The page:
After the second hour take the ribs out of the foil pans and place them directly over the coals and mop them with the remaining Chinese rib sauce. A couple of minutes on each side til the edges just start to burn. you don’t mind a little caramelization, it’s what makes it delicious. Pay attention though, there’s a ton of sugar in that sauce and if you let it go too long it will be black. So just keep an eye on it.
You take a cheap cut of meat and turn it into something outrageously delicious.
You won’t to be able to stop eating these, so yummy.
They Take A While. But They Are Soooo Worth It!
Fired up the Weber Kettle using the snake method. Cherry for smoke.
Trimmed the fat collar off the pork shoulder and put on a dry BBQ rub.
Placed a drip tray on the charcoal grate under the shoulder and let smoke roll starting at 9:30AM. The kettle ran between 220-26 all day with very few adjustments. Didn’t open the lid til 1:30.
Spritzed the shoulder with root beer every 30 minutes or so until we got to an internal temp of 170. She sat n the stall at 160 degrees for over an hour or so.
Once the shoulder was 170, I pulled it off and cut one inch (roughly) chunks out of it. Took the drip pan that was under the but and put all the cut up ends in along with a small bottle of Sweet Baby Rays BBQ sauce, a half can of root beer and a bunch of rub and mixed it all up.
At this point with the meat at 170 it still isn’t tender. Placed two layers of foil covering the top of the foil pan. At this point it was 2:30 and we had been cooking since 9:30 about a three pound shoulder. 5 hours.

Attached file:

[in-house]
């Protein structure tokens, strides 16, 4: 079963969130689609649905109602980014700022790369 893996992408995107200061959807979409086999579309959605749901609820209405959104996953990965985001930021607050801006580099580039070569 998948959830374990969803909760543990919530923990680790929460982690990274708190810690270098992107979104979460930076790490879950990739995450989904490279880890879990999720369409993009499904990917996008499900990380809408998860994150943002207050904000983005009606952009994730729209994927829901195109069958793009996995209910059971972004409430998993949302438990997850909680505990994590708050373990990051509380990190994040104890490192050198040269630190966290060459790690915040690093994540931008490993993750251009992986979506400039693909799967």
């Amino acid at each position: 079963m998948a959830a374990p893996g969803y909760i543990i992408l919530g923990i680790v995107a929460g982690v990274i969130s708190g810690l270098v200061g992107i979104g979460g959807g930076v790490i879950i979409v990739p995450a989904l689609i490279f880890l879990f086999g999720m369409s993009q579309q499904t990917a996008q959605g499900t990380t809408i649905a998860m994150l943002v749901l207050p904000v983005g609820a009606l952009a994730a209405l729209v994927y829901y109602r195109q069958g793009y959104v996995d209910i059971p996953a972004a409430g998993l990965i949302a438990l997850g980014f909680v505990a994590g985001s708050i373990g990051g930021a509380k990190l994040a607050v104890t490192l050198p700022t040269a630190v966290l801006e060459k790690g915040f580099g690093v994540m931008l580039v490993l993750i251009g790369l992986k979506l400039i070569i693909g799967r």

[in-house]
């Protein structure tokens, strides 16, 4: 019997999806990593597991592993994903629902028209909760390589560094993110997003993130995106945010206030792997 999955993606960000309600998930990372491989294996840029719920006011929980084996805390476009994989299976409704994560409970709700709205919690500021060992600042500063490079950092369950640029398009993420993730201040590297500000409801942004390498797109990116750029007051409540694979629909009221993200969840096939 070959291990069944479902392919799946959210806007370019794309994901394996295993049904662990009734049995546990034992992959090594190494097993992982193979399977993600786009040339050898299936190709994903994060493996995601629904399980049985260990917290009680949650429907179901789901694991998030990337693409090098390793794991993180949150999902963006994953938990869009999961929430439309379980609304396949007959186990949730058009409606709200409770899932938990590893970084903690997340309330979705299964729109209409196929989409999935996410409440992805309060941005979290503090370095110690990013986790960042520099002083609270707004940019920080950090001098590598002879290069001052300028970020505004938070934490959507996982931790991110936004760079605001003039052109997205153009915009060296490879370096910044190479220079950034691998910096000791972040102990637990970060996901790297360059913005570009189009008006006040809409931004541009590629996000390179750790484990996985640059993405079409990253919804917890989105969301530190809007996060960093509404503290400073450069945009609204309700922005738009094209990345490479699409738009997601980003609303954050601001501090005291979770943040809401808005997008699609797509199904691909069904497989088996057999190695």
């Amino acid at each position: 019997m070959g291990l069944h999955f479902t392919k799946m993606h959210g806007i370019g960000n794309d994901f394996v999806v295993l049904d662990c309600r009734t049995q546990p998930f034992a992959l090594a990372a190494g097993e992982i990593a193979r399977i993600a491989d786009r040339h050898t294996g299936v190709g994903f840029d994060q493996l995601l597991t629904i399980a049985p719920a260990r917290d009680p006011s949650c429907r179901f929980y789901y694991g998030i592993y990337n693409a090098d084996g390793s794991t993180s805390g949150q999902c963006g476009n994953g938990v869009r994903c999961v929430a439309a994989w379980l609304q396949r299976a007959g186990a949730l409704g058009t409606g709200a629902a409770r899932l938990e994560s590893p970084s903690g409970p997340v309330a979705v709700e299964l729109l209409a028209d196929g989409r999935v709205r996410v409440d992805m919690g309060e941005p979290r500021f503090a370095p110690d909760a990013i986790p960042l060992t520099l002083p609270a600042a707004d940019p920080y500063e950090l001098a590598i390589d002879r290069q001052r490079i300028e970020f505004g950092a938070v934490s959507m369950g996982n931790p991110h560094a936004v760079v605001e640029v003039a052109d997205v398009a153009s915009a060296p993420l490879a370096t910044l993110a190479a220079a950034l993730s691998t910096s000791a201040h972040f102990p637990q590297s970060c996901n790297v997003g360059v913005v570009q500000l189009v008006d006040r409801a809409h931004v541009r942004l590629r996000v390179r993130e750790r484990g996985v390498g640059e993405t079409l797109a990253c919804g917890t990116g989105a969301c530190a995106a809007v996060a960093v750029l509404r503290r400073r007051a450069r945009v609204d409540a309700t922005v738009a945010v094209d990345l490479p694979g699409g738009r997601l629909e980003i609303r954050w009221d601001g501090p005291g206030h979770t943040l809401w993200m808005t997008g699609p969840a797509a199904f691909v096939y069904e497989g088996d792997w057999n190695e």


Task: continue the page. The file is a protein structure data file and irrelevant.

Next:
Left the meat to braise, covered for another hour til 3:30.
After the hour braising I uncovered it and gave it a good toss to make sure all the bits were coated. The liquid in the pan at this point you want to caramelize and reduce. The foil is removed and every half hour or so I gave it another toss. This is where the magic happens, the sweetness from the sauce and the root beer combine with the saltiness from the rub and the smoke and Oh My God It’s Truly Meat Candy.
It was done at 5:15PM or 7 hours and 45 minutes.
Link to purchase the heat deflector plate on Amazon- https://amzn.to/2DW5Hqw
Link to purchase the aluminum drip trays/ to go containers on Amazon- https://amzn.to/2DWsse4
They are so versatile. I use them on my kettles and also in my airfryer.
Malcom Reed has what I consider to be one of the best YouTube channels for all your BBQ needs-
Malcom explains everything concisely without pretense and the videos are edited so you can follow along without having to sit through the entire process. He hits the main points and sends you on your way. He also happens to sell great BBQ Rubs under the Killer Hogs Brand which you can find here on Amazon